Icelandair used to have a unique value proposition, as they transported passengers between the US and Western Europe via their hub in Iceland. Best of all, you can even plan a free stopover in Iceland when booking a roundtrip ticket, which is a great opportunity.
However, a few years ago they got some serious competition from WOW Air, which set up a similar business model, and has been able to undercut them on price, given that they’re an ultra low cost carrier. WOW Air has in the meantime announced service to about a dozen US cities.
WOW Air has even had a cost advantage, as they primarily operate more fuel efficient A320 family aircraft.
At the moment Icelandair operates a fleet of 32 planes, including 28 757s and four 767s. However, between 2018 and 2021, Icelandair will take delivery of 16 Boeing 737 MAX aircraft (including nine 737 MAX 8s, and seven 737 MAX 9s), which offer much lower per passenger operating costs than their current planes.
While the 737 MAX can’t operate some of their longest routes to the US, it can operate most of the rest of their route network.
We knew Icelandair would operate their first 737 MAX routes next spring, though now we finally have some clues of what routes they’ll operate with the plane. The following Icelandair destinations (out of Reykjavik Keflavik) will be among the first to feature the 737 MAX, per @airlineroute:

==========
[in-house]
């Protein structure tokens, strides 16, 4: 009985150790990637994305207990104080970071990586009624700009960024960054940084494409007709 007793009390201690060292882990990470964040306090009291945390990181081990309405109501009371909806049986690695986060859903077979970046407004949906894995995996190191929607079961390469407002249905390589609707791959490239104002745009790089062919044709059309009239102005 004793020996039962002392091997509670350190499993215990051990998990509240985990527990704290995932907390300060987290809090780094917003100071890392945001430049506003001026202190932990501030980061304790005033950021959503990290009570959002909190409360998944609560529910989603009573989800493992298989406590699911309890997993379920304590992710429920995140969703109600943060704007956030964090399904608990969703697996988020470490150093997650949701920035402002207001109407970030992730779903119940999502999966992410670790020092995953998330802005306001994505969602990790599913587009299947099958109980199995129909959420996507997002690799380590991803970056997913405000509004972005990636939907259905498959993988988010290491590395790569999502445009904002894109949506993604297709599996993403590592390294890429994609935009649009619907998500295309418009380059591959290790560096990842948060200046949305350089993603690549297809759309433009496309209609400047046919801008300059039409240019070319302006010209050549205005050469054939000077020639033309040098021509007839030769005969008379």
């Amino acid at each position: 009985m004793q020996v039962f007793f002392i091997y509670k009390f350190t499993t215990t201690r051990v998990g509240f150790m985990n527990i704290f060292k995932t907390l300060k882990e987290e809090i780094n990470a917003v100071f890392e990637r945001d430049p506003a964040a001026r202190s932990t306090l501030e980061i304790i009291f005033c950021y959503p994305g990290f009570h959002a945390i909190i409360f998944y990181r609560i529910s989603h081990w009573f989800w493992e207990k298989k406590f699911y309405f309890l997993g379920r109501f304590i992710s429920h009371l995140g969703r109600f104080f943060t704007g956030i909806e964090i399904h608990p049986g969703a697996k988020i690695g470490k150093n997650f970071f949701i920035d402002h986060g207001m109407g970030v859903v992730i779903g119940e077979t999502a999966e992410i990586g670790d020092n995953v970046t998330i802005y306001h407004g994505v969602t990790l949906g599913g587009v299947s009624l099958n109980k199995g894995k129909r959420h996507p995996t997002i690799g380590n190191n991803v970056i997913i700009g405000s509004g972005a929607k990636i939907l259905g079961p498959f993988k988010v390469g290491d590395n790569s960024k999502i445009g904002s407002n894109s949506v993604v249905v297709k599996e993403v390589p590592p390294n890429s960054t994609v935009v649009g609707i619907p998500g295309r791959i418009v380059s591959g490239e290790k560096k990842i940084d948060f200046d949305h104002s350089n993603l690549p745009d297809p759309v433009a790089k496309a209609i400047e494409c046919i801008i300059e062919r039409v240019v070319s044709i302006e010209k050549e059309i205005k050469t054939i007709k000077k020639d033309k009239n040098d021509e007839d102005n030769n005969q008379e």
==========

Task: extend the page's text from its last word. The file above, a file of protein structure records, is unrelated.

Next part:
- Berlin as of March 19, 2018
- Paris Orly as of May 1, 2018
- Birmingham as of May 2, 2018
- Hamburg as of May 3, 2018
- Billund as of May 7, 2018
- Cleveland as of May 16, 2018
- Philadelphia as of May 22, 2018
- Amsterdam as of May 24, 2018
- Stockholm as of June 1, 2018
- Halifax as of June 2, 2018
Not all of the frequencies on the above routes will be operated by the 737, so you’ll want to check the specific flight to see what plane will be operating the route.
While @airlineroute reports that Icelandair’s 737 MAX 8s will feature a total of 160 seats (including eight business class seats and 152 economy seats), that’s not what Icelandair’s seatmaps show. Instead they show a total of 156 seats, 16 Saga Class seats, 12 Economy Comfort seats, and 128 Economy seats.
Here’s how that capacity compares to the rest of their fleet:
- Icelandair’s 757-200s feature 22 Saga Class seats, 41 Economy Comfort seats, and 120 Economy seats
- Icelandair’s 767-300s feature 25 Saga Class seats, 18 Economy Comfort seats, and 216 Economy seats
Assuming the seatmap on Icelandair’s website is correct, that’s a surprisingly premium heavy configuration, given the competition they have from WOW Air. Then again, I guess they view this as a chance to differentiate themselves.
While I haven’t yet seen pictures of Icelandair’s 737 Saga Class, I’d guess it’s probably quite similar to what they offer on their 757s.